86 The results presented here provide this evidence for J. floridae . In Chapter 3, I found that female mating preferences were sa linity-dependent. I evaluated the effects of male activity on whether pairs spawned at all and whether they sp awned more than once. In fresh water, pairs were more likely to spawn if the male tended his nest than if the male did not tend, when the nests were empty (i.e., during the Â‘pre-parental ph aseÂ’, Chapter 3). In both fresh and brackish water, pairs were more likely to spawn a s econd time if the male tended the nest once it contained embryos (Â‘parental phaseÂ’, Chapter 3) . I argued that spawni ng rates indicated the femaleÂ’s willingness to spawn and, thus, reflec ted female mating preferences. Therefore, I concluded that female mating pr eferences were based on pre-pare ntal activity when in fresh water, but were based on parental activity when in brackish water. A goal of the current study was to determ ine whether female preferences differed between salinities because the male behavioral traits that predict clutch success were different. I predicted that 1) tending of an empty nest would predict cl utch success in fresh water, whereas 2) tending of a nest containing embryos would pred ict clutch success in fres h and brackish water. To test the first prediction, I evaluated whether males that tended the ne st prior to spawning had different hatching success than t hose that did not tend, and whethe r the effect of tending differed between salinities. To test the second pred iction, I evaluated whet her tending (i.e., fanning artificially) a nest that contai ned a clutch influenced hatching success differently in fresh and brackish water. As predicted, there was a significant interac tion between the effect s of salinity tending the nest on hatching success; tending increased hatching success in fresh water but actually decreased it in brackish water, though these effects were not si gnificant. In addition, fanning increased hatching success in both fresh and brackis h water. These data suggest that females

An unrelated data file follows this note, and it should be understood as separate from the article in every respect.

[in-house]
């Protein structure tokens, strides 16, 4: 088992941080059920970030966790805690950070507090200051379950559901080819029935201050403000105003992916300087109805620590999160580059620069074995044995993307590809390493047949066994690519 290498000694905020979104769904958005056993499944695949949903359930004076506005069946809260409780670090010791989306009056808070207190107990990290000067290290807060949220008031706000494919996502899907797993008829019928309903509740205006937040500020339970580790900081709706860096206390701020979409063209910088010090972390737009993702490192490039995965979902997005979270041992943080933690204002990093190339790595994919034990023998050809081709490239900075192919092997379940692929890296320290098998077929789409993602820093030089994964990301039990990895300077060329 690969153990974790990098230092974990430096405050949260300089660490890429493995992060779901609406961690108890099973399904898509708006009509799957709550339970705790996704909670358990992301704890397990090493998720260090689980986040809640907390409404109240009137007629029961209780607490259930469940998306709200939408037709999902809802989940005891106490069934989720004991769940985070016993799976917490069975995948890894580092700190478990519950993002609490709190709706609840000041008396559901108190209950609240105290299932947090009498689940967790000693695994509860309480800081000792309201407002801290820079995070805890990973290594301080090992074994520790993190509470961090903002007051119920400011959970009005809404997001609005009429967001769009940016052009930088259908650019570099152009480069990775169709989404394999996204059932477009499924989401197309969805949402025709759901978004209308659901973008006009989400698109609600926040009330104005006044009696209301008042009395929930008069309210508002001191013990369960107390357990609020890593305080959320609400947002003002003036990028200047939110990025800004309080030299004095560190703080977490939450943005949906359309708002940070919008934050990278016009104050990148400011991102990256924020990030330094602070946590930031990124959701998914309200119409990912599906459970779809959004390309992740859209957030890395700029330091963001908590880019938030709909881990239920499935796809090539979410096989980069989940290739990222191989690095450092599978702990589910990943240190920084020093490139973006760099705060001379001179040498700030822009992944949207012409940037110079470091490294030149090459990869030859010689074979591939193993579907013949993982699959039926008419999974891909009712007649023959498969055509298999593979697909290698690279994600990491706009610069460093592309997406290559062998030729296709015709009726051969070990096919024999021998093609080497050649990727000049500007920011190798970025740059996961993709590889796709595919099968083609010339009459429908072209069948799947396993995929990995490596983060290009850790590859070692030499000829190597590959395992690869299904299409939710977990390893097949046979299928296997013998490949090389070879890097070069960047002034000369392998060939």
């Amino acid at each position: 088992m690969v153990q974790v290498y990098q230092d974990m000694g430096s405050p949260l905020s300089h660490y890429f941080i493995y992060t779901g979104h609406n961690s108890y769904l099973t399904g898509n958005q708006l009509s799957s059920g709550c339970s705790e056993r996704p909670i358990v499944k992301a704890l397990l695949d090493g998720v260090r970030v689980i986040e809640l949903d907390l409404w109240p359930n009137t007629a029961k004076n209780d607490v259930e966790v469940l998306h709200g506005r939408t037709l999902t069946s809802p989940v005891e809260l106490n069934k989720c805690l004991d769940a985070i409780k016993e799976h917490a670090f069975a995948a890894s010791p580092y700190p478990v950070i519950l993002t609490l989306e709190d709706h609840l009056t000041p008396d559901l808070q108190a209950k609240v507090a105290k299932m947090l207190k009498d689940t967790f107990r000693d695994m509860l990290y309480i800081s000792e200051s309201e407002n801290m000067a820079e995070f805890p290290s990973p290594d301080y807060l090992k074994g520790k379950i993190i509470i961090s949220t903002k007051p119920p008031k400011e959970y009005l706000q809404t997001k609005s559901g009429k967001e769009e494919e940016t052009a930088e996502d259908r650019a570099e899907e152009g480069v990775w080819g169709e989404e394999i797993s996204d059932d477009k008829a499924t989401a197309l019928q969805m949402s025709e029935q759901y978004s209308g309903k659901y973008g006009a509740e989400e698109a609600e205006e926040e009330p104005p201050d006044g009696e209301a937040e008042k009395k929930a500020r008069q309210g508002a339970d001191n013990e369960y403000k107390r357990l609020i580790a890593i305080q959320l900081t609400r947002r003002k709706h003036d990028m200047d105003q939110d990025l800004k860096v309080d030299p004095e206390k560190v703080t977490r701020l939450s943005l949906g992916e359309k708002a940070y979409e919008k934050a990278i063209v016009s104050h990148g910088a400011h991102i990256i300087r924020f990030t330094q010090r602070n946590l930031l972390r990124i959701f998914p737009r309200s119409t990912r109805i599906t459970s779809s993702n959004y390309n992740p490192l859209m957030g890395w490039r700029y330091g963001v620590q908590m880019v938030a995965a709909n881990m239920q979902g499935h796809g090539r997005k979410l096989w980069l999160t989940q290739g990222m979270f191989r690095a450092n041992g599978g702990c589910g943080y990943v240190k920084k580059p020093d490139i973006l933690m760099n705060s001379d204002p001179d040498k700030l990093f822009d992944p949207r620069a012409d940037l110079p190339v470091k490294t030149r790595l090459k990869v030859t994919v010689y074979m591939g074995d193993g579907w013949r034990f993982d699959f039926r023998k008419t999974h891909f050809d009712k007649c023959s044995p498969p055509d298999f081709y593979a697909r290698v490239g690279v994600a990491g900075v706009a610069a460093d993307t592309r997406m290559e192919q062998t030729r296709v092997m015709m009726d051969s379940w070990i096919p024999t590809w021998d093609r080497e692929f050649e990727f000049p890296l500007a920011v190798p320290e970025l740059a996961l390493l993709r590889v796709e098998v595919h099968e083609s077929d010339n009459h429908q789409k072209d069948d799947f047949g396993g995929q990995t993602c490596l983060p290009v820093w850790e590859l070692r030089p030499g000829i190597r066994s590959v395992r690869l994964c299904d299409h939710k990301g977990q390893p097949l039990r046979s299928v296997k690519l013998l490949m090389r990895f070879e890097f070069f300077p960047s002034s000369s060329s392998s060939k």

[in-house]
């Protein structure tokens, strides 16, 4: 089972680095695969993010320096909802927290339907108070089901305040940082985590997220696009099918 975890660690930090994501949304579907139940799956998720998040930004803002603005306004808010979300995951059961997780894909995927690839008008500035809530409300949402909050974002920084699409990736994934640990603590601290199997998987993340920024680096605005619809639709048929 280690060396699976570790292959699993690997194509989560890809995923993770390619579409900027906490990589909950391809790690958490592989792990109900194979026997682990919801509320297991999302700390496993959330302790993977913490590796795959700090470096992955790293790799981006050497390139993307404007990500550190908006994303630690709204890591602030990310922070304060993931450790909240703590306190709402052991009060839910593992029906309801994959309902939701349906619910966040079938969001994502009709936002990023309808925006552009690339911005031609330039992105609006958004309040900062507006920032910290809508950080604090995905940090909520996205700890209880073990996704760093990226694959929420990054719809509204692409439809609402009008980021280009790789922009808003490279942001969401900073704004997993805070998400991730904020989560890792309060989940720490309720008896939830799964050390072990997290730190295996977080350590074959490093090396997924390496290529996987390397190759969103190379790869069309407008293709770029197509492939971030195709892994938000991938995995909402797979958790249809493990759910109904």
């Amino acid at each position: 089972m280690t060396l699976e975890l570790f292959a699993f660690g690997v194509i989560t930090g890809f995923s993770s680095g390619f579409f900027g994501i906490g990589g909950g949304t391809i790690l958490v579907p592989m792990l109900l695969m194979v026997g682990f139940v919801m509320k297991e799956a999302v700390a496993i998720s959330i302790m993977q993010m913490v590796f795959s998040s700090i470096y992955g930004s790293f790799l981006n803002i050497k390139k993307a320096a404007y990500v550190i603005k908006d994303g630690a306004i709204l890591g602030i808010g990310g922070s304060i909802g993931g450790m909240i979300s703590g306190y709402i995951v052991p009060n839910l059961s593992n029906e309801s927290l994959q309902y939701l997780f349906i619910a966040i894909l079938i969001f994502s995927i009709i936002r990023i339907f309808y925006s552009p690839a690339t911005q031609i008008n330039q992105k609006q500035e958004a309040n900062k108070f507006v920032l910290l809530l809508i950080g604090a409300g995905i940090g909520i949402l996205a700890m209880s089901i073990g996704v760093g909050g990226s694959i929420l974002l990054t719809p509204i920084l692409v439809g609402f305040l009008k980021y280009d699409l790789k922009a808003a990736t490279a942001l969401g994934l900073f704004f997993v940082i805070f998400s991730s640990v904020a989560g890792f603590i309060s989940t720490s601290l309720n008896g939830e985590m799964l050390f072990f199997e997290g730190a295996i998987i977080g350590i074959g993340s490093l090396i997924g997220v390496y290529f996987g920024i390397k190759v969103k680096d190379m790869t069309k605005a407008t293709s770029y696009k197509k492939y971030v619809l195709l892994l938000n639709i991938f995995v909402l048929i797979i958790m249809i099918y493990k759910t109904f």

87 adjust the strength of their mating preferences in accordance with the magnitude of the direct benefits they receive from choosing good mates. In contrast, one aspect of the results run contrary to my predictions. Males that approached the female prior to spawning ha d considerably higher hatching success in both environments than males that did not, yet females showed no preference for males who approached her prior to spawning in the earlier study. Further, I would have expected males to approach females equally often in both salinities, but they approached more in brackish water in the earlier study. Costs of mate assessment may explain why females showed no preference for approaching males, even though approaching males had higher hatching success in both environments. Female preferences may be w eakened if the costs of assessment are high, preventing them from gathering enough informa tion about potential mates to choose the best male (Jennions and Petrie 1997). Being approached by males may be costly, as females occasionally have their fins torn and become bruised when housed with highly active males (personal observation). This cost may favor fema les either mating quickly or leaving the maleÂ’s territory without mating, either of which could limit the femalesÂ’ ab ility to assess male quality. Summary I have shown that females use some, though not all, information about potential mates that is presented in the mate Â’s behavior when making mating decisions. Further, this study demonstrates that context-de pendent mating preferences in J. floridae are associated with context-dependent direct benefits of mate choice and indicate th at the strength and direction of sexual selection on parental care is variable. Variation in the stre ngth and/or direction of sexual selection on parental care that arises from variation in ma ting preferences may provide the opportunity for parental care activity to become an exaggerated signal of male quality and to be